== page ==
Studies have shown that students have greater academic achievement when their parents are involved in their education; September is a great month for cementing positive and productive connections between home and school.
The best way to support your child's needs is to build and maintain a strong, positive relationship with all the people at school who play a role in educating your child. And, make sure your child knows that this is a team effort — you're all working together to help him or her succeed! This article presents some good advice on how you can foster a sense of partnership with the teacher and administration to support your child's education.
Successful, responsive and productive schools share one common trait: They solicit, encourage, facilitate, and promote parental communication. Written in a "do's and don'ts" format, you'll learn to DO be positive, DO use a communication sandwich, DON'T let situations fester, and much, much more.
If families are to trust teachers and other school staff members, they must believe that school personnel are qualified, fair, and dependable, and have their child's best interests at heart. Assessing the level of trust, actively welcoming students, and highlighting school successes are just a few of the suggestions within this article that can help teachers lay the foundation for great relationships.
Regular school attendance is critical to academic success, yet a new report from the Get Schooled Foundation reveals young people are often unaware that skipping even a few days of school can dramatically affect their grades and even decrease their odds of graduating. Further, students who skip a lot of school say their parents could have a big impact on improving their attendance, but for the most part their parents don't know how often they cut class. Get Schooled's findings are also available as an infographic.
Good communication isn't always easy to achieve. It's a balancing act between stating your point and needs and listening to another's. Knowing how to find that balance can lead to creative problem solving. Dr. Mark Bertin, a developmental pediatrician and contributor to LDOnLine, offers a brief but helpful communication checklist.
The Division for Learning Disabilities (DLD) is one of 17 special interest groups of the Council for Exceptional Children (CEC), the largest international professional organization dedicated to improving educational outcomes for individuals with exceptionalities, including both students with disabilities and the gifted.
We encourage you to visit TeachingLD to view their materials and to learn more about the organization.
Question: My 15-year-old son has a language-based learning disability. He has now started taking required foreign language classes and is struggling with vocabulary, verbal exercises, and exams. Are there any technology tools or software programs that might help him?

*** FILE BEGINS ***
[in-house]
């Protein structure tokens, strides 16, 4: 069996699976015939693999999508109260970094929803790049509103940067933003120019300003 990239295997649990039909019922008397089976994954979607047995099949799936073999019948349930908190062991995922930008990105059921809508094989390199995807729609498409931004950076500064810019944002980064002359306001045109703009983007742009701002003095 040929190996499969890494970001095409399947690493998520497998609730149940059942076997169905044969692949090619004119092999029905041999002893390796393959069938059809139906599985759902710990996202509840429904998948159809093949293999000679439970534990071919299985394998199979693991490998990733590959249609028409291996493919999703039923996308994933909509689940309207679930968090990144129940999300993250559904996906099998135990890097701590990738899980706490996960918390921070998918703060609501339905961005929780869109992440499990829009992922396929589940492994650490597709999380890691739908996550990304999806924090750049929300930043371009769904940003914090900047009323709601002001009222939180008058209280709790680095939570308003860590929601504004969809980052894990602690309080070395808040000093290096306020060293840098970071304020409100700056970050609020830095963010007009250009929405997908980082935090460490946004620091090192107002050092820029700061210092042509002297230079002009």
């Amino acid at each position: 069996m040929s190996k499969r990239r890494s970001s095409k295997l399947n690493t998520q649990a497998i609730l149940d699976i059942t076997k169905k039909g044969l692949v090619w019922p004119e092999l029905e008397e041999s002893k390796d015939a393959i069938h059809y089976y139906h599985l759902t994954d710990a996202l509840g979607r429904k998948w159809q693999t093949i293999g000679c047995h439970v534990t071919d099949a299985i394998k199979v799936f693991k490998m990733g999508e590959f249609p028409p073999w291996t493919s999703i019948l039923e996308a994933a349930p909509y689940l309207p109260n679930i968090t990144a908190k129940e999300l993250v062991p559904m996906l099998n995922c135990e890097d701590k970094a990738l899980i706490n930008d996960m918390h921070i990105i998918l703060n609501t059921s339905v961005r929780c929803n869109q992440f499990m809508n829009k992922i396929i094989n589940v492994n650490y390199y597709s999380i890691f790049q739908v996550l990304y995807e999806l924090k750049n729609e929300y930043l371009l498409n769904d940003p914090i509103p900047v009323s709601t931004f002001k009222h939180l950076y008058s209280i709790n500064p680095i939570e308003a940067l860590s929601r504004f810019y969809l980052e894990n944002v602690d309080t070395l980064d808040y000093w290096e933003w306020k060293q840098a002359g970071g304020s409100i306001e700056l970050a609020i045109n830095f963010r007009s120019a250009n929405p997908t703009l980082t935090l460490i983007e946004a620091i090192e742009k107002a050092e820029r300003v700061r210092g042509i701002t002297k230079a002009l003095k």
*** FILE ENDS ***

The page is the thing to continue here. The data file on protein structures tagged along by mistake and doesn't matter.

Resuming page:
Answer: Learning a foreign language can be frustrating for a student with a language-based learning disability. Many of the same elements that may have posed problems in English (letter sounds, decoding, spelling, grammar), can cause difficulties in foreign language learning… (Read on for more)
A way of teaching systematically in which the teacher continually shows and discusses with the students the relationship between what has been learned, what is being learned, and what will be learned.
"Citizens Together," revised and refreshed according to Common Core State Standards, integrates newspapers into study of the Bill of Rights. This curriculum guide for middle- and high-school students can be used for Constitution Day on Sept. 17, or at other times when teachers focus on the nation's founding documents and their significance today.
With so many complex, challenging, and emotionally charged decisions involved, participating in an IEP meeting can seem like navigating through a minefield. But now there's a practical guide to managing these meetings with a high level of awareness, safety, and confidence. Developed for administrators, teachers, resource professionals, and parents, this skills-based book will help you work as a unified team to design, review, and modify IEPs for children with special education needs.
Council for Learning Disabilities (CLD) 34th Annual Conference on Learning Disabilities
October 10-11, 2012
Learning Disabilities Association of America (LDA) Annual Conference
February 13-16, 2013
San Antonio, TX
The National Center for Learning Disabilities (NCLD) collected data from a random sampling of 1,980 adults in the United States, evenly distributed across males and females, via an online survey in August 2012. Results reveal the need for more education about the causes, treatments of, and treatments for learning disabilities, and a better understanding of the rights of learning disabled people in the workplace. See specific results from this survey by reading the Executive Summary from NCLD.